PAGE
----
- The Washington Times - Friday, June 8, 2001

North Korea remained silent yesterday as Secretary of State Colin L. Powell said the Bush administration was ready to revive without "any preconditions" intensified diplomatic contacts frozen since the end of the Clinton administration.
U.S. diplomats hope to renew direct talks with North Korea on its missile program and huge conventional forces through a long-standing diplomatic back-channel in New York "in the very near future," Mr. Powell said yesterday, as he emerged from a working lunch with South Korean Foreign Minister Han Seung-soo.
The only semi-official signal from North Korea came from Kim Myong Chol, an official in Japan often used as a spokesman for the North Korean regime.
Mr. Kim told reporters in Japan yesterday that the North was ready to talk with the United States about the missile issue, but would discuss conventional force levels only after the U.S. forces helping to defend South Korea are withdrawn.
The rapprochement with the Stalinist state had been put on hold for four months while the new U.S. administration reviewed the effort to cut a deal pushed strongly by President Clinton at the end of his term.
But while saying the United States hoped for a more "comprehensive" dialogue with North Korea, including "humanitarian" issues and the Norths huge troop deployment, Mr. Powell indicated he was ready to resume the talks pretty much along the lines of the Clinton initiative.
"Were not setting any preconditions here," Mr. Powell said. "I think its important to have an open dialogue on all the issues that are concerned."
Mr. Bush in February delivered an unexpected setback to South Korean President Kim Dae-jungs own efforts to ease tensions with the North and end a half-century of bitter military stalemate on the peninsula. Mr. Bush expressed deep skepticism about whether Pyongyang could be trusted to abide by any agreement to curb its missile development and export program.
The South Korean leaders "Sunshine Policy," including a hoped-for visit by North Korean leader Kim Jong-il to Seoul this year, has been on hold as the U.S. administration conducted a four-month policy review on North Korea.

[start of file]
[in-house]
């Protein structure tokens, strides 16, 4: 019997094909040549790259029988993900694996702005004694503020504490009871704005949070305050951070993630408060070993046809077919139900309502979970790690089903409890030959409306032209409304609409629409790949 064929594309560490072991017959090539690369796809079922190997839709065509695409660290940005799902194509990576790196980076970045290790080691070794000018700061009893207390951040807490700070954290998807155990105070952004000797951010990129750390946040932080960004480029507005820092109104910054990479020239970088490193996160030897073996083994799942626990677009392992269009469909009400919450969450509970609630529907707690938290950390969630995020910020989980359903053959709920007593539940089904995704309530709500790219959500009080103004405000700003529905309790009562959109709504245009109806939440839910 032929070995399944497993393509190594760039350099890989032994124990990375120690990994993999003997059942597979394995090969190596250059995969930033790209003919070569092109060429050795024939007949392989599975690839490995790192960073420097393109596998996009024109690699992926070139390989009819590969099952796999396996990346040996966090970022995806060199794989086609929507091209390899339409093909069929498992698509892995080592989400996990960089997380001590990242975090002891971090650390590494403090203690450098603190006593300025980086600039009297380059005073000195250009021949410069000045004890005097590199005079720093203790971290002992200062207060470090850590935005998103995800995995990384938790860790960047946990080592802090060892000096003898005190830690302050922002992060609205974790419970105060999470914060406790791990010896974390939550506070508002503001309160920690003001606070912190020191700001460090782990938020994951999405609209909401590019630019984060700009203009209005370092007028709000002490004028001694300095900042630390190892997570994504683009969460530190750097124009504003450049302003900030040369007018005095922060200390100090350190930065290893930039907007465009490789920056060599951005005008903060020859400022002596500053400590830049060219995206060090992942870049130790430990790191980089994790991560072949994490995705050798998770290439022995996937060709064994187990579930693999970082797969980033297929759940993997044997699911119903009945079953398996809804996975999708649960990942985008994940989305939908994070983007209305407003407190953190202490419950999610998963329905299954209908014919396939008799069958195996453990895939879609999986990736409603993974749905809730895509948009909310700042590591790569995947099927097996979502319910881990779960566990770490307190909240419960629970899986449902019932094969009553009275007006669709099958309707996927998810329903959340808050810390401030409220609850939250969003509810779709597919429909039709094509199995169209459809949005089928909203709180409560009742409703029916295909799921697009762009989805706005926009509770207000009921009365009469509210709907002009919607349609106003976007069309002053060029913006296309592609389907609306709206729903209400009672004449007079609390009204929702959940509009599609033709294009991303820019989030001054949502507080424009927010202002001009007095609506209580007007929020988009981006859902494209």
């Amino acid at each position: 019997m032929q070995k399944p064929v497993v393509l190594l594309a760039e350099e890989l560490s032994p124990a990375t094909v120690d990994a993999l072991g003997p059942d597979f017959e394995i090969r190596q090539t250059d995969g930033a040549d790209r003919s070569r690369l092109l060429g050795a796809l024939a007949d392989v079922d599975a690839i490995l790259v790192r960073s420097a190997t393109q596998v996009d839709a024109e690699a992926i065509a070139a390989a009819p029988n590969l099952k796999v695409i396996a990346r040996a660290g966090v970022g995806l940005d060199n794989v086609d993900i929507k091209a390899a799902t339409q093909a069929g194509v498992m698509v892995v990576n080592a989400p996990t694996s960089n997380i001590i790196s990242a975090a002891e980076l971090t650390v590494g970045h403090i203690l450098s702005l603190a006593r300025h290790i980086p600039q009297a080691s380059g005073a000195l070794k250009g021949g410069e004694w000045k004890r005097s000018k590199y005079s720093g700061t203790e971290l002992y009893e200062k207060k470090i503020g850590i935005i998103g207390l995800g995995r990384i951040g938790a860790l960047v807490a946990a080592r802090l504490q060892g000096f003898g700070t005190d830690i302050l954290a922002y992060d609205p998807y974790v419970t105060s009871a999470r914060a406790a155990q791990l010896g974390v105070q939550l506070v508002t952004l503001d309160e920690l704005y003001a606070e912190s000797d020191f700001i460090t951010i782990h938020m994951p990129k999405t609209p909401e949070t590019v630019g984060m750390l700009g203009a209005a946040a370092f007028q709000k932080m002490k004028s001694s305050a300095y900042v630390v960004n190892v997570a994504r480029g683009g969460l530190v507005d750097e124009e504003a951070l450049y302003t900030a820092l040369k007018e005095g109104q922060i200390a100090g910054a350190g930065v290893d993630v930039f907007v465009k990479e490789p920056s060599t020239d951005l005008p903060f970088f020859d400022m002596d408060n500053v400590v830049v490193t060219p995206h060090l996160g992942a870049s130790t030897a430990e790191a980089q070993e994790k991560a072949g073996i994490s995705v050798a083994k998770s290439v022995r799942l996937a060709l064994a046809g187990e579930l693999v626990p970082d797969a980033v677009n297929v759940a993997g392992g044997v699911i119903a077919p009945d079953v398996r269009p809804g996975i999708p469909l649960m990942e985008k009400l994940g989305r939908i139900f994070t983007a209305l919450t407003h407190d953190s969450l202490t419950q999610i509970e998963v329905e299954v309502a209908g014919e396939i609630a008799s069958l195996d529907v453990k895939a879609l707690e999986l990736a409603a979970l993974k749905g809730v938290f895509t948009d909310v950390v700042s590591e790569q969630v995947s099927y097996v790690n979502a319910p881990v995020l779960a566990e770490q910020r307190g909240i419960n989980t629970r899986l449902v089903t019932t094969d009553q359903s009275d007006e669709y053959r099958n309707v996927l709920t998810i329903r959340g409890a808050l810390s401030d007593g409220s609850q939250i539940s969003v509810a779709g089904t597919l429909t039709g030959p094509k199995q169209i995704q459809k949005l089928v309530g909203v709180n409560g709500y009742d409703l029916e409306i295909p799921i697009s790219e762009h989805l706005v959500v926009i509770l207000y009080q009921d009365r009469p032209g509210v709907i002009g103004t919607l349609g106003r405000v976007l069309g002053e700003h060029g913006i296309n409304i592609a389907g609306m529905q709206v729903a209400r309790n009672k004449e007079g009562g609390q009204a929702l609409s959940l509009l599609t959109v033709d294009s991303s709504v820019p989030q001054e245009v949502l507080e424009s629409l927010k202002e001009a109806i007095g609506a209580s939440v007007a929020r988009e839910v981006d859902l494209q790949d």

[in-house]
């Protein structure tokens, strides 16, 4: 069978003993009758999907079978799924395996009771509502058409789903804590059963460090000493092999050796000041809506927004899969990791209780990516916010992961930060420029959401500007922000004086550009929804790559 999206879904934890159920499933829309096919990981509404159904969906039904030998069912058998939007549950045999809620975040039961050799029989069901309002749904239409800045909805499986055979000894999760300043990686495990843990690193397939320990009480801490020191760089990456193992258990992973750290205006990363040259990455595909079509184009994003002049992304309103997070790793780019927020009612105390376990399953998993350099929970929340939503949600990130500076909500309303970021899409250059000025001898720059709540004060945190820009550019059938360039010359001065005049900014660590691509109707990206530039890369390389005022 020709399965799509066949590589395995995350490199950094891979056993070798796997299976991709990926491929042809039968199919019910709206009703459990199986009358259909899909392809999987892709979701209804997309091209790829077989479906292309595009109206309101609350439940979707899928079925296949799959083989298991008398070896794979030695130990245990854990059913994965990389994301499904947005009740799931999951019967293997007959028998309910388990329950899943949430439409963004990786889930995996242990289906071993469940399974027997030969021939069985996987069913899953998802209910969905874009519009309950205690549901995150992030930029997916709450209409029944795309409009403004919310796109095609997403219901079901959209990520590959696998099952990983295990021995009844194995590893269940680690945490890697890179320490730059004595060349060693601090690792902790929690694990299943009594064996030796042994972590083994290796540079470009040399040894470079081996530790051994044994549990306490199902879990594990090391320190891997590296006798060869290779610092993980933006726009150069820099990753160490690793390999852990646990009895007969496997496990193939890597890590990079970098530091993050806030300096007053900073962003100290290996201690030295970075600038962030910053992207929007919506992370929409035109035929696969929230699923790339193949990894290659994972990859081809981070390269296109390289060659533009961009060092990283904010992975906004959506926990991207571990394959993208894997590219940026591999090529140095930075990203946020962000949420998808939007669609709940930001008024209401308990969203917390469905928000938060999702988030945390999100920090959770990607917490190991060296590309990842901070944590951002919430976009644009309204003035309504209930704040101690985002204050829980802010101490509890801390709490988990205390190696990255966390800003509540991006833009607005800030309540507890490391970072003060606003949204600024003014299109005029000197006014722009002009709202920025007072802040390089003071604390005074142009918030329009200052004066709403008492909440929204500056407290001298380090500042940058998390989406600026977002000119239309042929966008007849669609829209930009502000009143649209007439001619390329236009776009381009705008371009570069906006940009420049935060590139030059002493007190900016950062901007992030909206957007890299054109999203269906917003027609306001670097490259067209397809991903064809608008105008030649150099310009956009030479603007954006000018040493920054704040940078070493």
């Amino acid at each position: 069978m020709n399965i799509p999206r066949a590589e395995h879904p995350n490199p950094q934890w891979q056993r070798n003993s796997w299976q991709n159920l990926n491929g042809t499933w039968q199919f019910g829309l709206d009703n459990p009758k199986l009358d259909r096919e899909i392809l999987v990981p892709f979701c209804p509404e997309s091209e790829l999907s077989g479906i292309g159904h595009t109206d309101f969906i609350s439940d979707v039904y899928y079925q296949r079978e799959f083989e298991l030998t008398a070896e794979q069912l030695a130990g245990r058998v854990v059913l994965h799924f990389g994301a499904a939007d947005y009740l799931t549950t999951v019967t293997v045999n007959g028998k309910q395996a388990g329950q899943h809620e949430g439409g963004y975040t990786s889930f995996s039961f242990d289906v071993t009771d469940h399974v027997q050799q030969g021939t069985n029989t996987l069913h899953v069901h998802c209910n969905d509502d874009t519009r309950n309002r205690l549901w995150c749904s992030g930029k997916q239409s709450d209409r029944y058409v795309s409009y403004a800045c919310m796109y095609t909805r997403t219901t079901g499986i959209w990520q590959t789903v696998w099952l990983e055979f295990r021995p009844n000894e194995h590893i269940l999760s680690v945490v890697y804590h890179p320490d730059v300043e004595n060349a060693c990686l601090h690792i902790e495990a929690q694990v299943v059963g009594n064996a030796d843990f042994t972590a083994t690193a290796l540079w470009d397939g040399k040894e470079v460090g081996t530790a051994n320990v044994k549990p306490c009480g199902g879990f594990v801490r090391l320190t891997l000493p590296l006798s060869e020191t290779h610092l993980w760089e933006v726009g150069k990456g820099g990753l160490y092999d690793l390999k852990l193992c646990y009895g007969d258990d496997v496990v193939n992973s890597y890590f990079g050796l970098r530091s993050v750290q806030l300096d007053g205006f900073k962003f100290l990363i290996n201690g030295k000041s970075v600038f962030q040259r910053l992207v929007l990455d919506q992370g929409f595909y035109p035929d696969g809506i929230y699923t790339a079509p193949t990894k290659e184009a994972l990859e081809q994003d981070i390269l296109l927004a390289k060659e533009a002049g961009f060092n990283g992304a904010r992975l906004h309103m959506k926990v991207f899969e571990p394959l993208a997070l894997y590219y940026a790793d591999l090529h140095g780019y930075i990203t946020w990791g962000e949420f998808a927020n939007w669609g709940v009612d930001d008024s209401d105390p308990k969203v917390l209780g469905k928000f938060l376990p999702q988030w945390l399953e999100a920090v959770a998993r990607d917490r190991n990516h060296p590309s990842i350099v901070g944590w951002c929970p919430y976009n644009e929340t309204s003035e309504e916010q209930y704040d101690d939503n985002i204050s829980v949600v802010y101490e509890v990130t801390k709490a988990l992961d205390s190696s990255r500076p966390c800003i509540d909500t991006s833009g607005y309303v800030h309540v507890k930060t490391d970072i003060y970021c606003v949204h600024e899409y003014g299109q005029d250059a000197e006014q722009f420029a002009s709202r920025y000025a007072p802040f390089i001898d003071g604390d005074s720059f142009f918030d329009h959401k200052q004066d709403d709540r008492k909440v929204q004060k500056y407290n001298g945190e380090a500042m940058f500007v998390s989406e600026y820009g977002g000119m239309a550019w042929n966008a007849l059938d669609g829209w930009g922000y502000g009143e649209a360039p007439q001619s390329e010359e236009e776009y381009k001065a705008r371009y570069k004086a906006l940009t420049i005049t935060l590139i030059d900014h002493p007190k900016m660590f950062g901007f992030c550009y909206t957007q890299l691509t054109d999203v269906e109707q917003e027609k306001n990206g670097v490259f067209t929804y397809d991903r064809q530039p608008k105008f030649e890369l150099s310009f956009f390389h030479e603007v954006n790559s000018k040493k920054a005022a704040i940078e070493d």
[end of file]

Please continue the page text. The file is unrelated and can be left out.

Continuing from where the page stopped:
A relieved Mr. Han said he "welcomed" Mr. Bushs statement Wednesday evening.
"We hope that the U.S. will engage North Korea in a very meaningful and useful dialogue, and in doing so, the United States and South Korea will coordinate our policy toward North Korea," he said.
While U.S. and North Korean diplomats have had "regular, logistical contacts" through the New York channel, North Korea learned of Mr. Bushs statement just hours before it was issued.
Mr. Bushs decision was welcomed by Japan and by the new Democratic chairman of the Senate Foreign Relations Committee, Sen. Joseph R. Biden Jr. of Delaware, who had been highly critical of Mr. Bushs treatment of South Koreas Mr. Kim.
Mr. Powell confirmed yesterday that the administration would not seek a renegotiation of the 1994 Agreed Framework, under which North Korea suspended its nuclear program in exchange for fuel aid and foreign help in constructing modern nuclear-power plants.
The accord has come under heavy attacks from those who doubt North Koreas promises can be adequately verified.
"It is an agreement and we see no reason to change our position right now," Mr. Powell said.
Privately critical of Mr. Clintons 11th-hour push for a diplomatic breakthrough with North Korea, Bush administration officials were on the defensive yesterday, trying to distinguish the differences in their new approach.
State Department spokesman Richard Boucher told reporters yesterday that the incoming Bush team had a right and a duty to review the policy in one of the worlds most dangerous places.
Some 37,000 U.S. troops are posted along the demilitarized zone along with South Korean forces. They face more than 1 million North Korean troops across the worlds most heavily militarized border.
A White House background briefing paper indicated there would be substantial continuity with the previous administrations approach.
"There are some elements that were useful and important, and we have incorporated them into our thinking," the paper concluded.

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